Some were amazed at the work the Housing Executive does in terms of creating cohesive communities, whereas others noted the organisation ‘keeps its ears to the ground’, while working at the pace at which their communities feel comfortable.

By visiting Belfast, the Gems saw for themselves that change in Northern Ireland is ongoing from the copious sky-scrapers that are shooting up across the city centre. The Gems also saw first-hand the Housing Executive’s efforts to promote Community Cohesion to ensure that progress and change are for all communities in Northern Ireland.

We received positive feedback about the event from our guests and our other colleagues and we’re delighted that we did ourselves and the Housing Executive proud!

https://www.24housing.co.uk/opinion/we-build-peace-through-housing/ 

A Wee GEM

As part of the GEM Programme, a graduate programme run by Centre for Partnership, part of Incommunities Group, I get to experience a wealth of opportunities I would never have believed!

 

The most recent GEM shack we (Cohort 10) embarked on was to Glasgow, Scotland. I have never been to Scotland (shameful, I know) therefore, all the stereotypes I had taken from the media were firmly embedded in my mind.

Although very shallow of me, I envisioned pulling into a grey concrete jungle, full of high-rise buildings.

How wrong could I have been?! Stepping out of the station on the way to the hotel, I stood immersed in the buzz of the lunchtime rush in awe at the beautiful architecture and vibrant culture of Glasgow.

Wheatley Group, in the heart of Merchant City, was the host for our two-day workshop on the topic of Social Regeneration.

Wheatley staff, including the two Wheatley GEMs, shared their values and how this influences their understanding of social regeneration.

I know now it is not just about knocking down old timeworn houses and building shiny new ones but about the regeneration of social opinions in the communities that live within the city.

Wheatley Group is working hard to put policies and practices in place to strengthen their ethos of social regeneration and customer excellence.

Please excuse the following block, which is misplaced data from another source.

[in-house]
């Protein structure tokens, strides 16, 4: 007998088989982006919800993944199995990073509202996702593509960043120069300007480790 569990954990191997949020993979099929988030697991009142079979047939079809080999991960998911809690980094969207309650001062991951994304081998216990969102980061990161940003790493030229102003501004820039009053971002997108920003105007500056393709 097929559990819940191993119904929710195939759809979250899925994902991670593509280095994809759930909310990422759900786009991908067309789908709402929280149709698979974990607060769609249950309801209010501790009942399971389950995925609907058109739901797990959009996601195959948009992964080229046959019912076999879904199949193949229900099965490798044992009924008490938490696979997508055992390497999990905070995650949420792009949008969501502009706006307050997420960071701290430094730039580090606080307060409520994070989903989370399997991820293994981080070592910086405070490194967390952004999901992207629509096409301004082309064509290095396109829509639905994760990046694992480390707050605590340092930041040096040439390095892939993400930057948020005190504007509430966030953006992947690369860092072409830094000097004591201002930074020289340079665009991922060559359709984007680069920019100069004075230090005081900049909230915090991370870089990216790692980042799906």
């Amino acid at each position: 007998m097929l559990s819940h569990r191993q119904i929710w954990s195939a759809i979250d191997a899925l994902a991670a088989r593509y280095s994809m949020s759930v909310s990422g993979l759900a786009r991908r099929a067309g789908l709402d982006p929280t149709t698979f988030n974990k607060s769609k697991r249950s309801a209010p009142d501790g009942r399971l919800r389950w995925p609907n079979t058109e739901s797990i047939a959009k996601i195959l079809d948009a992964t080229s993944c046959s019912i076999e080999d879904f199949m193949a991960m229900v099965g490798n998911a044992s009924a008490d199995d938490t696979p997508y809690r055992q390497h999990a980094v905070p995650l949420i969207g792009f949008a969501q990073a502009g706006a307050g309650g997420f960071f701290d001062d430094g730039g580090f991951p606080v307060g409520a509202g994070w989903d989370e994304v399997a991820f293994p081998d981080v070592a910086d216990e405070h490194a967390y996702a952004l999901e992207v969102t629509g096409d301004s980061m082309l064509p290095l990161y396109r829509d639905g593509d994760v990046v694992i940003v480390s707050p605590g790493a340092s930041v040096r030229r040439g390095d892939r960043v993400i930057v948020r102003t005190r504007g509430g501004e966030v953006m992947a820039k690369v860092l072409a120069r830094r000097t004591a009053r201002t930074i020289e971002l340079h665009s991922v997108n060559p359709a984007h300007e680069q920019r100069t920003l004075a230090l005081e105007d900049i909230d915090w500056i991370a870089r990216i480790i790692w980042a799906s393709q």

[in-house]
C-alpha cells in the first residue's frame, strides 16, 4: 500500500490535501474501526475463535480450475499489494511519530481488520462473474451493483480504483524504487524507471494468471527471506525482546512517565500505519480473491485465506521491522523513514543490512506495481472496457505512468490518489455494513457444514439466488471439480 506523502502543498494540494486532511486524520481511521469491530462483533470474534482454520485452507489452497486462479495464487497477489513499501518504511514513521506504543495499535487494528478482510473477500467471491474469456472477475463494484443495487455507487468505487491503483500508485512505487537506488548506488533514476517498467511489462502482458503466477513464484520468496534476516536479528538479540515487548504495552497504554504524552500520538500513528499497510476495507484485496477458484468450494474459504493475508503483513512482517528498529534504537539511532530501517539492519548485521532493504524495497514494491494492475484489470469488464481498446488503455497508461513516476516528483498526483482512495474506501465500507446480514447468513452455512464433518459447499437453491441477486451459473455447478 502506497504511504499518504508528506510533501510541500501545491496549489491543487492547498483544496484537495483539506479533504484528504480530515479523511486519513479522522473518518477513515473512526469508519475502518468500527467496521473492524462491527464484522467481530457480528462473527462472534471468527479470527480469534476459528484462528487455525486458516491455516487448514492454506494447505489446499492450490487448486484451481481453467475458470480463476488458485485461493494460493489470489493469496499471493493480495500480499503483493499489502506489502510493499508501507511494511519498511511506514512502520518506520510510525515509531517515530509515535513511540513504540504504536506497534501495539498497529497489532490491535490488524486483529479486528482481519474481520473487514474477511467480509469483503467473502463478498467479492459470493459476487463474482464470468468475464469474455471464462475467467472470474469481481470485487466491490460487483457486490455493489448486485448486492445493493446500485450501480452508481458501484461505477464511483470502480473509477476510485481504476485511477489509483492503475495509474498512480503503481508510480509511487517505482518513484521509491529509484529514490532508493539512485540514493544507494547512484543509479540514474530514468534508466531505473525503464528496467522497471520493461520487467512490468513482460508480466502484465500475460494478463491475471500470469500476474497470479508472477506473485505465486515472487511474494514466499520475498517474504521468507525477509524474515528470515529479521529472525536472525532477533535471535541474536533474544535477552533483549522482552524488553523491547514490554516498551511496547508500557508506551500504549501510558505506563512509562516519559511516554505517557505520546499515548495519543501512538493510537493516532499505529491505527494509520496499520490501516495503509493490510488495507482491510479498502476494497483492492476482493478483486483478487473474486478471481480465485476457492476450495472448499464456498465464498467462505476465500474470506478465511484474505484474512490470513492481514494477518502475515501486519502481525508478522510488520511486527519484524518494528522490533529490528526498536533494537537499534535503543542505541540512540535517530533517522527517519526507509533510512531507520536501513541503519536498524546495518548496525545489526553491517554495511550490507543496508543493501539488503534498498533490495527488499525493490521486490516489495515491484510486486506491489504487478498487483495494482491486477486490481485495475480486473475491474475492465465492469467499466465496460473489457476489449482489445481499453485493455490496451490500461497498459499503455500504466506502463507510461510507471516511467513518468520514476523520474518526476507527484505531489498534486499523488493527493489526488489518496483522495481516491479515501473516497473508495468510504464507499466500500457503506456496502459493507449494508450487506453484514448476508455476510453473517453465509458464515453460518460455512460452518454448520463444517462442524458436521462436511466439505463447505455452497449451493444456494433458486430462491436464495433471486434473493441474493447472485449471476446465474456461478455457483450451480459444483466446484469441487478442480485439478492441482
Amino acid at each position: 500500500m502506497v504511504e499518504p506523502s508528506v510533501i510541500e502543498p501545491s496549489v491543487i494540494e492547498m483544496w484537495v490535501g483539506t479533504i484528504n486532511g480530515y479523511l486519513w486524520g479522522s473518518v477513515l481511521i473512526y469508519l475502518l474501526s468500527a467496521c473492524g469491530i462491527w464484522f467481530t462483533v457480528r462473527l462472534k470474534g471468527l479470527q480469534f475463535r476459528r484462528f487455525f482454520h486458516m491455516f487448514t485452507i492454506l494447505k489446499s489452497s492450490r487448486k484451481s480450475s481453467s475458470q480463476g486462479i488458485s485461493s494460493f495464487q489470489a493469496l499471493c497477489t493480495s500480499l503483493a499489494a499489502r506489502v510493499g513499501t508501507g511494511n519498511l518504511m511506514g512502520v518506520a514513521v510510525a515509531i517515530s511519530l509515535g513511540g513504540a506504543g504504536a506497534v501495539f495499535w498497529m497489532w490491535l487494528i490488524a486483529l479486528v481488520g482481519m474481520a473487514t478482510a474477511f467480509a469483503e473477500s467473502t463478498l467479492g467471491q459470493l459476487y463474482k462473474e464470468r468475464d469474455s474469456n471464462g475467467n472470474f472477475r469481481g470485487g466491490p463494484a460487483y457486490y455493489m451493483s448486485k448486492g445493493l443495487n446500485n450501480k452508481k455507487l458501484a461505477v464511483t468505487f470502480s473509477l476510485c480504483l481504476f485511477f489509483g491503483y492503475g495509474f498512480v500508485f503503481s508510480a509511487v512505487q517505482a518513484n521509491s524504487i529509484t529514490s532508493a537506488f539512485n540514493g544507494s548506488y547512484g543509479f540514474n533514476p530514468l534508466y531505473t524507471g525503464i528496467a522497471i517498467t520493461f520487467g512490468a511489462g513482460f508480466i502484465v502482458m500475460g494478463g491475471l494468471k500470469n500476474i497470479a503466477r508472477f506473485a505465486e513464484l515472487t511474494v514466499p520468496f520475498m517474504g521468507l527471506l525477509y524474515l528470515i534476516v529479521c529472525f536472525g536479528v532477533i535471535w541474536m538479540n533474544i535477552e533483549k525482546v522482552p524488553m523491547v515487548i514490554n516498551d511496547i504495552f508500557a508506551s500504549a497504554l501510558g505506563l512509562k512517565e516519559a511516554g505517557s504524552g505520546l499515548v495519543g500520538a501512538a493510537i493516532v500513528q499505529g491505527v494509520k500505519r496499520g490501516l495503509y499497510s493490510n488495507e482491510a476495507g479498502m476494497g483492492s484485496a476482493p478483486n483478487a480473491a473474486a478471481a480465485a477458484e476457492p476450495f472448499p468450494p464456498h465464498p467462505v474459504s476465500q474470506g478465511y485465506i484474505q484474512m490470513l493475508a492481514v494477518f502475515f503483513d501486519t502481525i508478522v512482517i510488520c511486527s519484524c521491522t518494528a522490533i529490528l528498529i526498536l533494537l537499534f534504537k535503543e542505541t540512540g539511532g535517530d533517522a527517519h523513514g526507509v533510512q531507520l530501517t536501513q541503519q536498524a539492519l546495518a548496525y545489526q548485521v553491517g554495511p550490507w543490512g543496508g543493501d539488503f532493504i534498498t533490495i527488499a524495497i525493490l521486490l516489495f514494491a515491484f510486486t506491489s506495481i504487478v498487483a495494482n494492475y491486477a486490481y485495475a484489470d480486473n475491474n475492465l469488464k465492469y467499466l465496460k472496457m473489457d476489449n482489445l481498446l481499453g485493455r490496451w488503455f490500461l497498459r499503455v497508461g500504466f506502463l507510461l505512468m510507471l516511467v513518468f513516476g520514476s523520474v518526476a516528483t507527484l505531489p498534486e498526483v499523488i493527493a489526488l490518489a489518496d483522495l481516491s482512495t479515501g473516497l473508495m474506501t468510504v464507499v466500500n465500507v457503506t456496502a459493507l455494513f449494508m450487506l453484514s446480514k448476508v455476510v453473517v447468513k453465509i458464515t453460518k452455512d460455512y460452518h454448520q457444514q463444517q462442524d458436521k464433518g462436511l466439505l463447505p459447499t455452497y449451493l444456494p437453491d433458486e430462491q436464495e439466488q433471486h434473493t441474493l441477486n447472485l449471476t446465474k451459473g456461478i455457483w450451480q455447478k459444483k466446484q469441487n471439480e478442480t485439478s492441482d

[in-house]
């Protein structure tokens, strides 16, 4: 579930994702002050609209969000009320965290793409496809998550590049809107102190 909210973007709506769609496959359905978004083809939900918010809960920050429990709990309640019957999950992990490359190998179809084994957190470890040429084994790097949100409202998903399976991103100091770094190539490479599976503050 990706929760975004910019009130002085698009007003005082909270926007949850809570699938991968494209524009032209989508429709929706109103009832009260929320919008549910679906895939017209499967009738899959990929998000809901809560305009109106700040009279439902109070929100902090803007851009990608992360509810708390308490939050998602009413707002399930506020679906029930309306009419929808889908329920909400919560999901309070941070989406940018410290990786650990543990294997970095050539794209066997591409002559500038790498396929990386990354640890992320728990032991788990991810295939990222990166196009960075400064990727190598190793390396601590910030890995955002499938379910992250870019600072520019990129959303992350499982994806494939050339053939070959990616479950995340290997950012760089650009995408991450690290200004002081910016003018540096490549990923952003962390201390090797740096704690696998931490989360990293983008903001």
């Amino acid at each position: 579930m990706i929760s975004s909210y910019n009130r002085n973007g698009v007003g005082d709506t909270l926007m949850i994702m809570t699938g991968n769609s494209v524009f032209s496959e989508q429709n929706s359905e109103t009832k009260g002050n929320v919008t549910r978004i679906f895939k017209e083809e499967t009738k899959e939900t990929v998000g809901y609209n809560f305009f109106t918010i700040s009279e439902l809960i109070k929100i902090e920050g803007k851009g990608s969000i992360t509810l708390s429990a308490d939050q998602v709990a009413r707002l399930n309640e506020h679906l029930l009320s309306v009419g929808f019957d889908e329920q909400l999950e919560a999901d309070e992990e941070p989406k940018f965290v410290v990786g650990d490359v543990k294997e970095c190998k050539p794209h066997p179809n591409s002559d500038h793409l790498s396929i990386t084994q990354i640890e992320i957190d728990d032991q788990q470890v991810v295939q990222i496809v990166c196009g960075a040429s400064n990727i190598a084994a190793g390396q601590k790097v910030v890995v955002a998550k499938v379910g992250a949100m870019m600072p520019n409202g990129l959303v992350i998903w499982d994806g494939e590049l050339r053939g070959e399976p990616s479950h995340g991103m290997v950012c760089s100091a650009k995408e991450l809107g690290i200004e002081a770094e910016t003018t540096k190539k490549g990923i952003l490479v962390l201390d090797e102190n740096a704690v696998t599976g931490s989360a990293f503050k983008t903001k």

In house employability schemes which allow their tenants to be employed full time within Wheatley Group create a more inclusive and diverse workplace whilst building relationships of trust and  confidence in their tenants.

A concept Wheatley is very proud of (and rightly so) is ‘Think Yes’.

This is something GHA, Wheatley’s biggest social landlord, introduced to enable their employees, in particular their housing officers, to use their professional judgment to say YES to tenants.

Previously officers would have had to either say no or go through management for a definitive answer to queries such as washing machine replacements or building a fence in a tenant’s back garden.

Housing Officers now have a small budget to find solutions to suit both the needs of the business and the customer.

Hearing from staff who have engaged in ‘Think Yes’ shows that it allows housing officers to be more collaborative and  think intuitively to enhance the housing services that are provided to their tenants.

Not only did this increase their job satisfaction but deepened their relationship with their customers.

Wheatley is doing some really innovative and creative things to connect with their tenants on a new level that many of us had never seen before.

Many GEM students felt that many organisations in the UK have barriers within them that prevent NHOs or other officers from having the confidence in their professional judgement to make decisions.

I think it is safe to say GEM cohort 10 came away from the WHG GEM Shack with their minds full of innovative ideas and creative concepts to take back to their organisations regarding social regeneration.

Many of the ideas discussed placed an emphasis on the importance of organisations moving away from old-fashioned policies to help redesign our housing systems for the better.

Ultimately we want to make our housing sector more about building relationships with people, building communities and building maintainable homes… and not just building houses with bricks and mortar.